I'm learning to love people who annoy me. I don't think I can love someone who is cruel but I can at least try to see past it and start there.

    I was thinking, Gina, about your statement of not being able to 'love someone you don't like'. I think you can dislike someone and still love them. Or maybe I'm confusing dislike for the person with dislike for their actions and decisions. Consider having an alcoholic or abuser or sociopath for a parent, sibling or child.

    In any case it's a matter of 'choosing not to go down that path' of judging and instead open up to emulating the Father's love.

    Laurie Alice. Exactly so! Some people should 'know better'.

    LIke us. We should know better, too.

    Gina, you're right. I have to take down the fence. But it was a nice fence and I hate to waste it. What can I build with it? A bridge?
    Good discussions. But it's friday. Must we be so philosophical?

  12. Lisa, I hear what your saying and agree sorta.

    Truly loving people means you accept them regardless.

    For God expressed His lvoe for the world in tihs way: He gave His only Son so that woever believes in Him will not face everlasting destruction, but will have everlasting life. Here's the point: God didn't send His Son into the world to judge it; instead He is here to rescue a world headed toward certain destruction. (John 3:16-17)

    "when the time was right, our Liverating King died for all of us who were far from God, poweerless, and weak. Now it is rare to find someone willing to die for an upright person, although it's possible that somene may give up his life for one who is truly good. But think about this: while we were wasting our lives in sin, God revealed His powerful love to us in a tangible way--the Liberating King died for us. As a result the blood of Jesus has made us right with God now, and at the final judgment, we will be rescued by Him from God's wrath." (Romans 5:6-11)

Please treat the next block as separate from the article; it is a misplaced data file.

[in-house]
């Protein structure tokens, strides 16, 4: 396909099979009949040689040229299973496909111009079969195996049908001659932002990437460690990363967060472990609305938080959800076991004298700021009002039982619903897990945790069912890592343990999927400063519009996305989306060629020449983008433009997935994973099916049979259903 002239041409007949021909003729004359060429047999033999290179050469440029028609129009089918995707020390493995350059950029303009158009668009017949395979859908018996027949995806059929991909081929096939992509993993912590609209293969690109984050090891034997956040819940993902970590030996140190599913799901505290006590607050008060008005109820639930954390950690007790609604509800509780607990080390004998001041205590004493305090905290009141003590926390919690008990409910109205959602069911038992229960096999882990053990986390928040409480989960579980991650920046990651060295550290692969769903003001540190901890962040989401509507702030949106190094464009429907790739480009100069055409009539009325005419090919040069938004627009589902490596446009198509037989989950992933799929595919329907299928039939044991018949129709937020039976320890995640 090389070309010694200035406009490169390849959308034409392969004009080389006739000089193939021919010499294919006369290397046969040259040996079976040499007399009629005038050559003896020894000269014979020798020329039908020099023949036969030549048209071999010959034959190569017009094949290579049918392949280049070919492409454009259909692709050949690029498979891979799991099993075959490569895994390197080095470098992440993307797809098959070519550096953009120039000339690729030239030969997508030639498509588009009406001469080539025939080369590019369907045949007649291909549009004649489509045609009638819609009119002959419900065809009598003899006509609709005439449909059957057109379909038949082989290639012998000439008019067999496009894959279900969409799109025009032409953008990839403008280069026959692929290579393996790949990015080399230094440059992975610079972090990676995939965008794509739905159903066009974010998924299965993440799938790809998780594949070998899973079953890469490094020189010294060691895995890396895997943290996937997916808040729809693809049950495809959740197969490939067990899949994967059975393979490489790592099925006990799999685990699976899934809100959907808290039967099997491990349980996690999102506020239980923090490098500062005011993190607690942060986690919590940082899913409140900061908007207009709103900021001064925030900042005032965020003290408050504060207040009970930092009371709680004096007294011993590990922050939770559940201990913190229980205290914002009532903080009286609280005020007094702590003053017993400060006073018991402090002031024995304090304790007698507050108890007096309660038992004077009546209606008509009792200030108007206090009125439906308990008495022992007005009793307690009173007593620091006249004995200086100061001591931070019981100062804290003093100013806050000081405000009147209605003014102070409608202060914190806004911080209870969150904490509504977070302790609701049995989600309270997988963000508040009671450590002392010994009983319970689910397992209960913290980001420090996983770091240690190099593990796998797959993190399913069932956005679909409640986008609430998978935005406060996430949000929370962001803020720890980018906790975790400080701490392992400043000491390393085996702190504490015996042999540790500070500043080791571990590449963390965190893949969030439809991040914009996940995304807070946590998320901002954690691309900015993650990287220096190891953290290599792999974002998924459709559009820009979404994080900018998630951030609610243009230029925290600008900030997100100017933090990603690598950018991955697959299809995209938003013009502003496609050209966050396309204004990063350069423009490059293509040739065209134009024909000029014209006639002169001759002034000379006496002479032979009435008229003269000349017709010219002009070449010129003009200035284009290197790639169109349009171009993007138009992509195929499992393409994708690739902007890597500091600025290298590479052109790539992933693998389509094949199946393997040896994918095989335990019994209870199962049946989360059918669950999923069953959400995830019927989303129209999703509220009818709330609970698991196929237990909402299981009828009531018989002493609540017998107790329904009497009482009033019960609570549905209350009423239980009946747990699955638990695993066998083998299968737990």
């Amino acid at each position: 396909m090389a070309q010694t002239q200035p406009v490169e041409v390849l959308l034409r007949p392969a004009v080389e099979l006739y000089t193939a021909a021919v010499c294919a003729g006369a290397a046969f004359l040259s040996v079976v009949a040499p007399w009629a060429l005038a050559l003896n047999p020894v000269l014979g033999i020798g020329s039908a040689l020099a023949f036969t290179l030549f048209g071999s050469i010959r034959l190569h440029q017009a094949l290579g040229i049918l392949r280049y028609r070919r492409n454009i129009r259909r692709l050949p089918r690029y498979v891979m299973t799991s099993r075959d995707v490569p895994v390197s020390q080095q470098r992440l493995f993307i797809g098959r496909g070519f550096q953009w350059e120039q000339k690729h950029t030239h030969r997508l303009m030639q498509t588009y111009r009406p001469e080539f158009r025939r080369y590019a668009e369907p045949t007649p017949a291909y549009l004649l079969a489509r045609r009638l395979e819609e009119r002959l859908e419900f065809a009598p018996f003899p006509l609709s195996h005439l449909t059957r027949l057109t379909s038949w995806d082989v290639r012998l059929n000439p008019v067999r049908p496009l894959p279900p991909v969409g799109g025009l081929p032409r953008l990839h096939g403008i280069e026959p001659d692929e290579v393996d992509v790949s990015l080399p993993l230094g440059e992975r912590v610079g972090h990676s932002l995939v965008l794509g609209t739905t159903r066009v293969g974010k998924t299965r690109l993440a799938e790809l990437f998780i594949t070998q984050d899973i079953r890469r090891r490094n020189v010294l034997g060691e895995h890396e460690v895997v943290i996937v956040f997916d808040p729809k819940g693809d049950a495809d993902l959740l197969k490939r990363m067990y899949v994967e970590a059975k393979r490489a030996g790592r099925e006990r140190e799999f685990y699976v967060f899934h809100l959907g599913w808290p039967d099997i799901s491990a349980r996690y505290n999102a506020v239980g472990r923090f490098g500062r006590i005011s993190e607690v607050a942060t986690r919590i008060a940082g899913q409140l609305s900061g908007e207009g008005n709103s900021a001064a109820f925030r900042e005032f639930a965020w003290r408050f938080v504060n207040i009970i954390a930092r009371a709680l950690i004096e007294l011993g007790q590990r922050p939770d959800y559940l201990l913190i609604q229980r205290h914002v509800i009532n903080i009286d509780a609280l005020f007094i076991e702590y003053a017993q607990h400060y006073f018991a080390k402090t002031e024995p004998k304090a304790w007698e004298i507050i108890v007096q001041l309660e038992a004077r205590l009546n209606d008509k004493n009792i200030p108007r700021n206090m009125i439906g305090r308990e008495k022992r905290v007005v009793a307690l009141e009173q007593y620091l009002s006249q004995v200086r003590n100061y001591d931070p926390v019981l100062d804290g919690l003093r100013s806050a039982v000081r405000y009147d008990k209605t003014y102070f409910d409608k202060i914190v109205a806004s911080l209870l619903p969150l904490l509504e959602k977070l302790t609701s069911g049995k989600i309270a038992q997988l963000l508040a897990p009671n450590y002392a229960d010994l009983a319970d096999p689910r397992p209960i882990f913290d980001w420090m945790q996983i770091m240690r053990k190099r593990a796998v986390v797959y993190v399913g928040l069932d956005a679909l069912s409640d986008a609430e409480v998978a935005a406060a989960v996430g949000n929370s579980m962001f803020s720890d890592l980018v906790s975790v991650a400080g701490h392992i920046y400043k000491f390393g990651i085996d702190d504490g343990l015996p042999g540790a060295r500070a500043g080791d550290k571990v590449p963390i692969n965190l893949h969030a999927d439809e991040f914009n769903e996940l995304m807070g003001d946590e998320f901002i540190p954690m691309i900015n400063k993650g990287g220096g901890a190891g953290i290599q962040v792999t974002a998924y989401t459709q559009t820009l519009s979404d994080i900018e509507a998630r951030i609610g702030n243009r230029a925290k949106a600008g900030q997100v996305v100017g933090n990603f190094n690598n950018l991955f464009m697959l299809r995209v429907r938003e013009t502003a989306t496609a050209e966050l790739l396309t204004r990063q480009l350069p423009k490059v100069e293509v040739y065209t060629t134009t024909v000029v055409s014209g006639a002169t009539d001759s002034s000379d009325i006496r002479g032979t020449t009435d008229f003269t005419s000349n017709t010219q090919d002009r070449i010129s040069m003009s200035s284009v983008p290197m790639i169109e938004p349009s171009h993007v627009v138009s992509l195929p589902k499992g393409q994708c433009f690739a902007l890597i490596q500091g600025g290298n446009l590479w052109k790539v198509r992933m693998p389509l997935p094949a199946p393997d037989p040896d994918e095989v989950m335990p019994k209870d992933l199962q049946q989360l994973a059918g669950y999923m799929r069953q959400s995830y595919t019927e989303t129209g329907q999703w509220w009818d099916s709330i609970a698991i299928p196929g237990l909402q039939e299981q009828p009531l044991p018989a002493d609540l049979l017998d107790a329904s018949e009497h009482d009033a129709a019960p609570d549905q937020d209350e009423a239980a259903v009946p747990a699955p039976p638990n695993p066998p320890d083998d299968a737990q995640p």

When we read the gospels, we see that Jesus lived a very simple philosophy: If love guides our
    hearts, religious rules (the law) become redundant. I have a cousin-in-law who actively and openly lived a homosexual lifestyle. A few years ago, God drew her out of it. Did it happen because someone
    told her she was going to hell if she didn't change? Nope. Because we loved and accepted her (while without approving of her sin), her heart was open to another Christian family loving on her. They welcomed her into their home, shared Christ, and took her to church. The power of the Holy Spirit broke down her walls, drawing her into the arms of a forgiving Savior.

    Love brought her to repentance. Not condemnation.

    We have all sinned and fallen short of the glory of the Lord. AND BECAUSE of how we've been
    forgiven and cleansed from our unrighteousness, we ought to have compassion--not condemnation--for those enslaved to sin.

    In his book THE END OF RELIGION, Bruxy Cavey wrote, "Those who follow Jesus are called to
    represent God's love to others, not His judgement (see Romans 12:19-21). When sinful, broken,
    hurting people are pleasantly surprised at how accepting we are, and religious people are
    outraged at how accepting we are, there is a good chance we're starting to live like Jesus. We
    will have finally learned the difference between acceptance and agreement, a lesson religious